The International Strategy and Investment Group, a Washington-based research group, issued a report in late August that said the full effect of a sustained spike in oil prices doesn't truly work its way through the economy for about year. Companies that initially absorbed high prices start to raise costs and consumers finally start cutting back. "Those sorts of decisions take time to make," says Josh Shapiro, economist at MFR. Companies. "They have some period of time where they watch and look for signals, and then behave accordingly."
That poses a sort of Double Jeopardy for the stock market: First investors first react to energy-market fluctuations, and then they get to react months later when companies like DuPont raise prices across the board and consumers hold back on discretionary spending because their tabs are too high at the pump.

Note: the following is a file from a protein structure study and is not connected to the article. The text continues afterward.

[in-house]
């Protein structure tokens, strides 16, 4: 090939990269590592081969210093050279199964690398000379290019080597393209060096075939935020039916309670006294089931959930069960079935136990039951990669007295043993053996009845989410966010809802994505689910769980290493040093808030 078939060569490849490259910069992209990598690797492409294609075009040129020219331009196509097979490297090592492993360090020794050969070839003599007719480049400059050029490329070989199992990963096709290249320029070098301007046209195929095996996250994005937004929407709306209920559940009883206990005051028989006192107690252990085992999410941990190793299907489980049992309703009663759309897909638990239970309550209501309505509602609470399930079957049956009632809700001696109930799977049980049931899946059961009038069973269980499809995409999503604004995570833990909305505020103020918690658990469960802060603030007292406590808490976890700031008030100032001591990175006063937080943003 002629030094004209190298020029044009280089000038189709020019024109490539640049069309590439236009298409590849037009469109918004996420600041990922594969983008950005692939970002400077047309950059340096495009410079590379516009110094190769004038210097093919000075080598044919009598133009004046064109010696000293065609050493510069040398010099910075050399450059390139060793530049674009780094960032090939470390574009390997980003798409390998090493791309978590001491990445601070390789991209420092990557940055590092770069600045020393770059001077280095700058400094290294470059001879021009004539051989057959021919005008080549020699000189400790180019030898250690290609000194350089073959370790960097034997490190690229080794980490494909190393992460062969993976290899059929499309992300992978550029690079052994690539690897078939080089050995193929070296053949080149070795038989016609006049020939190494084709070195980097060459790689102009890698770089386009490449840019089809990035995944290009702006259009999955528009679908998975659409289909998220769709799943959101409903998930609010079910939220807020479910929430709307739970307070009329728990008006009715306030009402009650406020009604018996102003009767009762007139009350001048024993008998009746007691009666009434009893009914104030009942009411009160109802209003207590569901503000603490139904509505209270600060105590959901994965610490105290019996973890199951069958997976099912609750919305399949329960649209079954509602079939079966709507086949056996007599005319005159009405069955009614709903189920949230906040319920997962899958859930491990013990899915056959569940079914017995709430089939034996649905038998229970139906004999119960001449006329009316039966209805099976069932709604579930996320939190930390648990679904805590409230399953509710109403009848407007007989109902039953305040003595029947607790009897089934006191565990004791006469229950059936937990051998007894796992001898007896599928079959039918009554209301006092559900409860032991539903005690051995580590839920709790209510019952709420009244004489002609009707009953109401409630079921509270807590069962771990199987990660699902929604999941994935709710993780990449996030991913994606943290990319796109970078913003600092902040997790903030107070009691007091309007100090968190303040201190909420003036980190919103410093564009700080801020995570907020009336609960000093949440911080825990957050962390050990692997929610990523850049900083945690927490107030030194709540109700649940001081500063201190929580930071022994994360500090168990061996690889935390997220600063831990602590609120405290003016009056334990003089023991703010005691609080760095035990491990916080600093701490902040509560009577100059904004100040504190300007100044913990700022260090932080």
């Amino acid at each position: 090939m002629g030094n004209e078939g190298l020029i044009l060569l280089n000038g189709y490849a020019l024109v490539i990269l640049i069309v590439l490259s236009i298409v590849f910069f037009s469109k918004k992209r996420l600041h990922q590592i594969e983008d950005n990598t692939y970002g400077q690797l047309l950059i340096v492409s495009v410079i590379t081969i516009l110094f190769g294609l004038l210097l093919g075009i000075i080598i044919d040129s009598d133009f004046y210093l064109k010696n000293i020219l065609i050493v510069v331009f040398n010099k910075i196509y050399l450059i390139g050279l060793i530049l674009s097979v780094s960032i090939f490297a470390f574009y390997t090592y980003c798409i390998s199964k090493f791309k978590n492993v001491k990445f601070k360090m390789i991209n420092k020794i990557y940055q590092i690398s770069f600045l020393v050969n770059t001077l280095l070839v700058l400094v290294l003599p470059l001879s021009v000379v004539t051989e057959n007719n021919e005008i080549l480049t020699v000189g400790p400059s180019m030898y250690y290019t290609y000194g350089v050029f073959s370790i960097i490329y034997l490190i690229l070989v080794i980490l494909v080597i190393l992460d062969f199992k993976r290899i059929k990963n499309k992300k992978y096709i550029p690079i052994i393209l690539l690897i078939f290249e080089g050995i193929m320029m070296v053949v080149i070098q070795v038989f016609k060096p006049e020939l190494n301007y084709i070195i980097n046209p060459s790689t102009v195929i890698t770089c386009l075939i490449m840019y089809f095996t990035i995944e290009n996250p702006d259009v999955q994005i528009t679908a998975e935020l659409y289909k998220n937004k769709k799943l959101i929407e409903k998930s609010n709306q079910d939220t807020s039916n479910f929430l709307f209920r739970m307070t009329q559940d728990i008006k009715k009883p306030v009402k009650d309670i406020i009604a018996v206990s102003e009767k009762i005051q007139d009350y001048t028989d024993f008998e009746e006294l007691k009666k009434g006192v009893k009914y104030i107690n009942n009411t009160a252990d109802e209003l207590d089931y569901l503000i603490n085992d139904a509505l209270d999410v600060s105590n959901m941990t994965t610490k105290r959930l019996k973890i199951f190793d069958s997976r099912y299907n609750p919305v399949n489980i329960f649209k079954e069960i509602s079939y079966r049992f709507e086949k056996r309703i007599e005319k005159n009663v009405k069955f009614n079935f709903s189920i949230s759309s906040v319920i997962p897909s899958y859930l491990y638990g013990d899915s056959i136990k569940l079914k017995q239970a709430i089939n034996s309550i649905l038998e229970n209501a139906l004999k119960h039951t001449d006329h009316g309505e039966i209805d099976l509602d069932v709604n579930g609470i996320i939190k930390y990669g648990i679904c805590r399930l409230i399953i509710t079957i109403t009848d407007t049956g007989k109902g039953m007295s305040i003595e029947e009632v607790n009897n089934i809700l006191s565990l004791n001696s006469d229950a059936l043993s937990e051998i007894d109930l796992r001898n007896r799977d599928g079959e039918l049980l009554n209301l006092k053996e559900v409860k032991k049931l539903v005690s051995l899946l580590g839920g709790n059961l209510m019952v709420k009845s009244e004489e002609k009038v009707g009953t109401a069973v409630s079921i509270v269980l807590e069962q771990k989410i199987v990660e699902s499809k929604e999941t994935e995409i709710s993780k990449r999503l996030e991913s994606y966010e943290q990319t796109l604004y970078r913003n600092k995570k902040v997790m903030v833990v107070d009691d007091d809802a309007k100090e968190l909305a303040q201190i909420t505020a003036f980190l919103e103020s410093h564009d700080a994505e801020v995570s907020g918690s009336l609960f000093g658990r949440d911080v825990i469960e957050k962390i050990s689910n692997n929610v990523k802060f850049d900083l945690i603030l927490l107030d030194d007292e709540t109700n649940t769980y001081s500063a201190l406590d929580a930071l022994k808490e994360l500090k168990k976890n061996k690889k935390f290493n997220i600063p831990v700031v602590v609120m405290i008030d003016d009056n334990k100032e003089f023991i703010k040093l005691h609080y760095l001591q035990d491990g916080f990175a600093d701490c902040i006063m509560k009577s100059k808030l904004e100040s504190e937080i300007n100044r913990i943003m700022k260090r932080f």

If the ISI is right, oil's ascent to $40 and $50, which took place between the second half of 2004 and the first quarter of 2005, is still working its way into the economy in the form of higher production costs, corporate-profit warnings, rising prices at the pump and potentially costly home-heating bills around the corner.
TEC International, a consulting firm, said this week that nearly half of some 2,000 CEOs polled in early September said energy costs were their chief concern, more than double the number who said that in the second quarter.
Last month, a few companies, most notably Wal-Mart, started to finally openly fret about oil. Analysts at Credit Suisse First Boston wrote this week that the energy bite out of personal income now amounts to 3.5%, a rate roughly equal to the late 1970s and worse than the 2% to 2.5% range between 1986 and 2003.